A phenomenon in which storage space is used inefficiently, reducing capacity or performance and often both.

In computer storage, fragmentation is a phenomenon in which storage space is used inefficiently, reducing capacity or performance and often both. The exact consequences of fragmentation depend on the specific system of storage allocation in use and the particular form of fragmentation. In many cases, fragmentation leads to storage space being "wasted", and in that case, the term also refers to the wasted space itself. For other systems (e.g. the FAT file system) the space used to store given data (e.g. files) is the same regardless of the degree of fragmentation (from none to the extreme).

There are three different but related forms of fragmentation: external fragmentation, internal fragmentation, and data fragmentation, which can be present in isolation or conjunction. Fragmentation is often accepted in return for improvements in speed or simplicity. Analogous phenomena occur for other resources such as processors; see below.

Basic principle

When a computer program requests blocks of memory from the computer system, the blocks are allocated in chunks. When the computer program is finished with a chunk, it can free the chunk back to the system, making it available to later be allocated again to another or the same program. The size and the amount of time a chunk is held by a program varies. During its lifespan, a computer program can request and free many chunks of memory.

When a program is started, the free memory areas are long and contiguous. Over time and with use, the long contiguous regions become fragmented into smaller and smaller contiguous areas. Eventually, it may become impossible for the program to obtain large contiguous chunks of memory.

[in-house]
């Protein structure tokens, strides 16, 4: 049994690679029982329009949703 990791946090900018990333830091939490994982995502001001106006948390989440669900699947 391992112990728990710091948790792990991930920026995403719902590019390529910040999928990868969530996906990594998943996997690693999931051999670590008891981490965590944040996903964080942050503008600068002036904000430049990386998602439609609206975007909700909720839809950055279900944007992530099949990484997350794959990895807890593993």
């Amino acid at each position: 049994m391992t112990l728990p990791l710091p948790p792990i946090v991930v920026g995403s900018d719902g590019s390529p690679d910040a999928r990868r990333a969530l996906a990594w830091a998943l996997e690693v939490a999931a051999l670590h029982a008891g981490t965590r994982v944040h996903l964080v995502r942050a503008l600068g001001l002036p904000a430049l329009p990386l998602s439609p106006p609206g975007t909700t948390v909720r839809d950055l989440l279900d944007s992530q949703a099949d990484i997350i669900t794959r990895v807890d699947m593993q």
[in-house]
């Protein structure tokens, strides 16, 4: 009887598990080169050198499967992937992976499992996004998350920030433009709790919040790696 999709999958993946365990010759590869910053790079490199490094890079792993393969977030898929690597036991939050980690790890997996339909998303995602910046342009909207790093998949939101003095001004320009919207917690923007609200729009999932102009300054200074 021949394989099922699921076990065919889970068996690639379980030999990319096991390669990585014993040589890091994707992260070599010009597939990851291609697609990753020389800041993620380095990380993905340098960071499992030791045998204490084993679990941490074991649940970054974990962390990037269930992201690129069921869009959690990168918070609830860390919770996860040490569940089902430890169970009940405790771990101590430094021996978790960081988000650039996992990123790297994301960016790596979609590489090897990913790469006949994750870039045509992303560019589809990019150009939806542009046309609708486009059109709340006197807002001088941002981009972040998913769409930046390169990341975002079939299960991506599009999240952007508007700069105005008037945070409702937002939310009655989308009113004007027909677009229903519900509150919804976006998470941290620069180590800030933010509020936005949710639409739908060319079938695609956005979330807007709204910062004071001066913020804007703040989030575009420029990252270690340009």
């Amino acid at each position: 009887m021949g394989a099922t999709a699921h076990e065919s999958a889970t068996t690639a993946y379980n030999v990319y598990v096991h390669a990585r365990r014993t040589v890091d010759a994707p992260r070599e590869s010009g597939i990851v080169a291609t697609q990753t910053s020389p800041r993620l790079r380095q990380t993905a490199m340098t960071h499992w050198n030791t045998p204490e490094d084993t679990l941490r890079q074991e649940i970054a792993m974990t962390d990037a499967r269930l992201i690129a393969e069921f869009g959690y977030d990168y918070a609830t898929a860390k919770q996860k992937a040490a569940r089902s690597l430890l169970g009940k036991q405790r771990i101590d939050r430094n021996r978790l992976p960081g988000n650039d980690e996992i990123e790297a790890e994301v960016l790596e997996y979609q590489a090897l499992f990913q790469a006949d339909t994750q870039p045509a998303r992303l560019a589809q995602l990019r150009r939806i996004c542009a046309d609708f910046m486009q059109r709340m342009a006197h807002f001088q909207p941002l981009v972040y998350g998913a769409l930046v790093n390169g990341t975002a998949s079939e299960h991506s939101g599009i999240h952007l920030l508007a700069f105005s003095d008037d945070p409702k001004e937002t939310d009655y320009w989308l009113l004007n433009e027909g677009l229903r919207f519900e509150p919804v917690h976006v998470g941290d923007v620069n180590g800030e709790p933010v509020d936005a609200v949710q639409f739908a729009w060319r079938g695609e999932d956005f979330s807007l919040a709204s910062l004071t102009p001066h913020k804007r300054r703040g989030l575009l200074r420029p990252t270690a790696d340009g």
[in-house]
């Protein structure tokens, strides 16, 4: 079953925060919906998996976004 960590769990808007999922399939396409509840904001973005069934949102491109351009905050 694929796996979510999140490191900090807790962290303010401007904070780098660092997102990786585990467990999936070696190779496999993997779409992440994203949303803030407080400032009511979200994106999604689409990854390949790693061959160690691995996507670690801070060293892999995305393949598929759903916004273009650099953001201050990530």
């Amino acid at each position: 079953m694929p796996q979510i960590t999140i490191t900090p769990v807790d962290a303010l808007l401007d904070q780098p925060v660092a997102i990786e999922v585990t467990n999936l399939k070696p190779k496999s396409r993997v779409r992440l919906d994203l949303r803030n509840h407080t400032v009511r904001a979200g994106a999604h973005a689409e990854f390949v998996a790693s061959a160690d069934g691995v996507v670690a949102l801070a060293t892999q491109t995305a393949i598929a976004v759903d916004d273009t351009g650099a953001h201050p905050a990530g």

Types of fragmentation

Internal fragmentation

Due to the rules governing memory allocation, more computer memory is sometimes allocated than is needed. For example, memory can only be provided to programs in chunks (multiple of 4), and as a result, if a program requests perhaps 29 bytes, it will actually get a chunk of 32 bytes. When this happens, the excess memory goes to waste. In this scenario, the unusable memory is contained within an allocated region. This arrangement, termed fixed partitions, suffers from inefficient memory use - any process, no matter how small, occupies an entire partition. This waste is called internal fragmentation.

Unlike other types of fragmentation, internal fragmentation is difficult to reclaim; usually, the best way to remove it is with a design change. For example, in dynamic memory allocation, memory pools drastically cut internal fragmentation by spreading the space overhead over a larger number of objects.

External fragmentation

External fragmentation arises when free memory is separated into small blocks and is interspersed by allocated memory. It is a weakness of certain storage allocation algorithms when they fail to order memory used by programs efficiently. The result is that, although free storage is available, it is effectively unusable because it is divided into pieces that are too small individually to satisfy the demands of the application. The term "external" refers to the fact that unusable storage is outside the allocated regions.

For example, consider a situation wherein a program allocates 3 continuous blocks of memory and then frees the middle block. The memory allocator can use this free block of memory for future allocations. However, it cannot use this block if the memory to be allocated is larger in size than this free block.

External fragmentation also occurs in file systems as many files of different sizes are created, change the size, and are deleted. The effect is even worse if a file that is divided into many small pieces is deleted because this leaves similarly small regions of free spaces.

Data fragmentation